The Coronavirus pandemic has forced students to drastically change their lifestyles and spend more time indoors than they ever imagined.

Yet life at IE University continues on, with classes taking place virtually and internal departments working hard to provide support for students. As part of this support, Talent & Careers have been searching for online-based opportunities and corporate collaborations so students can continue building their professional profiles during this time.

Most of the students who began their internships before the lockdown came into effect are now carrying them out online. Eduardo González Canal is one of those students.

Eduardo is in his last year of the Bachelor in Business Administration and decided his final semester at IE University was the perfect time to pursue a six-month internship. Although his time at Wayra—Telefónica’s corporate open-innovation project—began as an in-person internship, it was forced to continue online after the Coronavirus pandemic.

Eduardo has shared his experience of his virtual internship with us.

What company are you interning with and what are your responsibilities?

I am doing my internship at Wayra, Telefónica’s corporate open-innovation project. Present in seven accelerator hubs and active in ten countries in Europe and Latin America, Wayra has one clear objective: to help startups scale.

My role there is to support the portfolio management team. We follow, analyze, and help any of our different hubs depending on what they need.

Each one of these hubs is responsible for managing the investments that Wayra has made. But with the recent crisis, we need to conduct deeper analysis and provide broader support to predict the impact that Covid-19 could have on every startup in our portfolio. As a team, we have to make sure that all the Wayra-backed startups will emerge from this situation with the least amount of damage possible.

How did you secure this internship? What interested you about it?

After taking part in an exchange program, which turned into an unexpectedly amazing experience, I wanted to complement my academic life at IE University. I decided to do an undergraduate internship, which would provide me with a more thorough idea of the job market.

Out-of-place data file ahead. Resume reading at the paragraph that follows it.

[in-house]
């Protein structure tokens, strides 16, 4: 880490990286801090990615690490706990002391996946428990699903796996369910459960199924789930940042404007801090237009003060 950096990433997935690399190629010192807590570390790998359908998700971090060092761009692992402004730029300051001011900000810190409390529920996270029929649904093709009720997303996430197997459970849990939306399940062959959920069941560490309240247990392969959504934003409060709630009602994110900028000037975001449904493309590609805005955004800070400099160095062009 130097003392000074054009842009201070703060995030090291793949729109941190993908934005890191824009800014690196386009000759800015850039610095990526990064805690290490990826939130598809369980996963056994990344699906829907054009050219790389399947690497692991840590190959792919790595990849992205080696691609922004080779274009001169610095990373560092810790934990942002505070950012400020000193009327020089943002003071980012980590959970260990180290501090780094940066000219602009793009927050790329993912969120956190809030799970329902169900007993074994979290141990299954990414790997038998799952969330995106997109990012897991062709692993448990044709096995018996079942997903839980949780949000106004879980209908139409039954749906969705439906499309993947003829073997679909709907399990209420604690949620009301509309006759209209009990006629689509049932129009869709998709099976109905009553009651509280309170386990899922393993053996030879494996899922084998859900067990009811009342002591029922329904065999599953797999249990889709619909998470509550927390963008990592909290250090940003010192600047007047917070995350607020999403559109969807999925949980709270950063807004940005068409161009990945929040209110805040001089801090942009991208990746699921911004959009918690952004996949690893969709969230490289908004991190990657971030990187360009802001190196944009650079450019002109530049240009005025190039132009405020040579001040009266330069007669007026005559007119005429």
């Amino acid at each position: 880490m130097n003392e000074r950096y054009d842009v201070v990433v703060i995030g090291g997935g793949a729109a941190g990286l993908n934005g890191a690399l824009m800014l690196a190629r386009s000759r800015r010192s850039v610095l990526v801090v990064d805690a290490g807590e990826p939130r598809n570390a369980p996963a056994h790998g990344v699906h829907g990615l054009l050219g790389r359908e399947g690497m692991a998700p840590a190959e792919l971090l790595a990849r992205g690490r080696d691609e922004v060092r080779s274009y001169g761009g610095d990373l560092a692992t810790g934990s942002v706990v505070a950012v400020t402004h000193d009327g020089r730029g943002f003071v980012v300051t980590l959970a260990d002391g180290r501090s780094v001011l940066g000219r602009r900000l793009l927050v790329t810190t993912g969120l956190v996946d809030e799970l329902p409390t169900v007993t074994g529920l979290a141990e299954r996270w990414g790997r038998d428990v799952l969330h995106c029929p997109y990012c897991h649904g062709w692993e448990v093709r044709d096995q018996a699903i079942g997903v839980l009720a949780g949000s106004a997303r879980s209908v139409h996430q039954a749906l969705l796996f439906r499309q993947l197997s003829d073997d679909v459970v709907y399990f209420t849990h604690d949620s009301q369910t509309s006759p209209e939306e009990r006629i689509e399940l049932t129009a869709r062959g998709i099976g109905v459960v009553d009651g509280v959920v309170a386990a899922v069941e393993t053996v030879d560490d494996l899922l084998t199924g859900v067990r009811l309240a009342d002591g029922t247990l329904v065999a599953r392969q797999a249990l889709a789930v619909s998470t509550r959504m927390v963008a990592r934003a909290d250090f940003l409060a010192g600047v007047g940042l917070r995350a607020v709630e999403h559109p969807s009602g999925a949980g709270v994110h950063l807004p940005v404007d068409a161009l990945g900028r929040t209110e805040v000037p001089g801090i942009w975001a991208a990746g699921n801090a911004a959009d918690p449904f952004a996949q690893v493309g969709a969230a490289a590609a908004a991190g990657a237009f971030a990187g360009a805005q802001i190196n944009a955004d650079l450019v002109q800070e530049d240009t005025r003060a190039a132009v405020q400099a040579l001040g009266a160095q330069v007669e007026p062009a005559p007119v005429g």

I started researching different sources and websites offering undergraduate internships until I found Talentum Telefónica, where this internship in Wayra was published. 

I have always had a strong interest in private equity, venture capital, and real estate. I thought that an internship in Wayra could introduce me to this environment and show me the reality of life in this world. I was not wrong: my first experience in this environment has proved extremely rewarding.

What can you tell us about the transition from a face-to-face internship to a virtual internship?

Huge corporations such as Telefónica are always in the public eye. They are expected to be agile and quickly adapt to what each specific situation requires with precision. In this regard I believe they did a great job.

When the government started considering the introduction of mandatory remote working, the company reacted swiftly. They told us that at the end of each working day we had to bring our laptops home, just in case the following day we could not go back to the office.

As it got worse and we were told by authorities to work from home, the situation changed. I can only speak about how my team adapted to this new situation. Our manager set a daily 15-minute “virtual coffee” with all our team to keep everyone up to date and the team spirit alive.

Thanks to online applications that allow us to work on the same file at the same time—alongside videoconferences and some other similar tools—it was not that hard to adapt and start working from home. The key was just to reorganize our time and prove that we can also feel close to an individual, or a whole team, even when we are not in the same country.

What do you think are the pros of carrying out a virtual/online internship?

I don’t think that doing an internship is just about improving and applying all the theoretical concepts learned while at university. It’s also about building relationships and personal skills, learning how to interact with your work colleagues, and discovering how to build and to feel part of a team.

This isn’t as easy in an online internship but you learn to overcome the limitations and insecurities that come from changing to a virtual working setup from one day to the next.    Then there is also another very positive advantage of remote working—the amount of time you save. This is especially true as Telefónica’s complex is located in Las Tablas, and Madrid’s M30 and M40 roads are extremely crowded during mornings and evenings.

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What do you miss the most about not actually going to the office?

Without a doubt, what I miss the most is having a coffee together with my colleagues as we talk about our day, our experiences, or how the company is doing. I miss the human side of my job. Those informal moments of the day to day at the office help keep you motivated at work.

What are your post-graduation plans?

Once my internship at Wayra is finished I would like to get into a venture capital company or to work in the finance department of an important corporation. Ideally, this would happen abroad so I can experience living and working in different countries, such as the UK for example. But I would always intend to come back to Spain afterward.